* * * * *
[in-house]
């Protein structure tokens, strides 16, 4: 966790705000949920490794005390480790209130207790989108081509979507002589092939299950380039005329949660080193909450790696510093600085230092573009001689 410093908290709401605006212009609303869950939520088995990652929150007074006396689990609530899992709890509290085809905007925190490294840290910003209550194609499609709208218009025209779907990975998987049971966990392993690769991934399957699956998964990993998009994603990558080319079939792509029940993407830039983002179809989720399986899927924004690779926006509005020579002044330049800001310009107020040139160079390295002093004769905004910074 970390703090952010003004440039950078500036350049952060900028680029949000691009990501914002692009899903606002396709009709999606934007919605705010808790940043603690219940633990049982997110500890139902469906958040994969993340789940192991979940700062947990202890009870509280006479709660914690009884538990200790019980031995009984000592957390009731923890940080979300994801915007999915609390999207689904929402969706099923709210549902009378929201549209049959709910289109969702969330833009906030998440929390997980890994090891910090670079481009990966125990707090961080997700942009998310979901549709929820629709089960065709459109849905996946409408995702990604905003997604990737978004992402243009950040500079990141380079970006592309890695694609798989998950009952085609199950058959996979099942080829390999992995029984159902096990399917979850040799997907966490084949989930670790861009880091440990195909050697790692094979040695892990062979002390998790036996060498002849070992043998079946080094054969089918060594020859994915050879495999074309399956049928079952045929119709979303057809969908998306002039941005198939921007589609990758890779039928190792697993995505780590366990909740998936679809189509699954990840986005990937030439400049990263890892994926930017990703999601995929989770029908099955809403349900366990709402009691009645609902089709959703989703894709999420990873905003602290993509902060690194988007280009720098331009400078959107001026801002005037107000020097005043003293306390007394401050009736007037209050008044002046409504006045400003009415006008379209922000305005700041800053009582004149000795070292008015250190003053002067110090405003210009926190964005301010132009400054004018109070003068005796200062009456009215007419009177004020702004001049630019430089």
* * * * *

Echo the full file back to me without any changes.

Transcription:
[in-house]
């Protein structure tokens, strides 16, 4: 966790705000949920490794005390480790209130207790989108081509979507002589092939299950380039005329949660080193909450790696510093600085230092573009001689 410093908290709401605006212009609303869950939520088995990652929150007074006396689990609530899992709890509290085809905007925190490294840290910003209550194609499609709208218009025209779907990975998987049971966990392993690769991934399957699956998964990993998009994603990558080319079939792509029940993407830039983002179809989720399986899927924004690779926006509005020579002044330049800001310009107020040139160079390295002093004769905004910074 970390703090952010003004440039950078500036350049952060900028680029949000691009990501914002692009899903606002396709009709999606934007919605705010808790940043603690219940633990049982997110500890139902469906958040994969993340789940192991979940700062947990202890009870509280006479709660914690009884538990200790019980031995009984000592957390009731923890940080979300994801915007999915609390999207689904929402969706099923709210549902009378929201549209049959709910289109969702969330833009906030998440929390997980890994090891910090670079481009990966125990707090961080997700942009998310979901549709929820629709089960065709459109849905996946409408995702990604905003997604990737978004992402243009950040500079990141380079970006592309890695694609798989998950009952085609199950058959996979099942080829390999992995029984159902096990399917979850040799997907966490084949989930670790861009880091440990195909050697790692094979040695892990062979002390998790036996060498002849070992043998079946080094054969089918060594020859994915050879495999074309399956049928079952045929119709979303057809969908998306002039941005198939921007589609990758890779039928190792697993995505780590366990909740998936679809189509699954990840986005990937030439400049990263890892994926930017990703999601995929989770029908099955809403349900366990709402009691009645609902089709959703989703894709999420990873905003602290993509902060690194988007280009720098331009400078959107001026801002005037107000020097005043003293306390007394401050009736007037209050008044002046409504006045400003009415006008379209922000305005700041800053009582004149000795070292008015250190003053002067110090405003210009926190964005301010132009400054004018109070003068005796200062009456009215007419009177004020702004001049630019430089």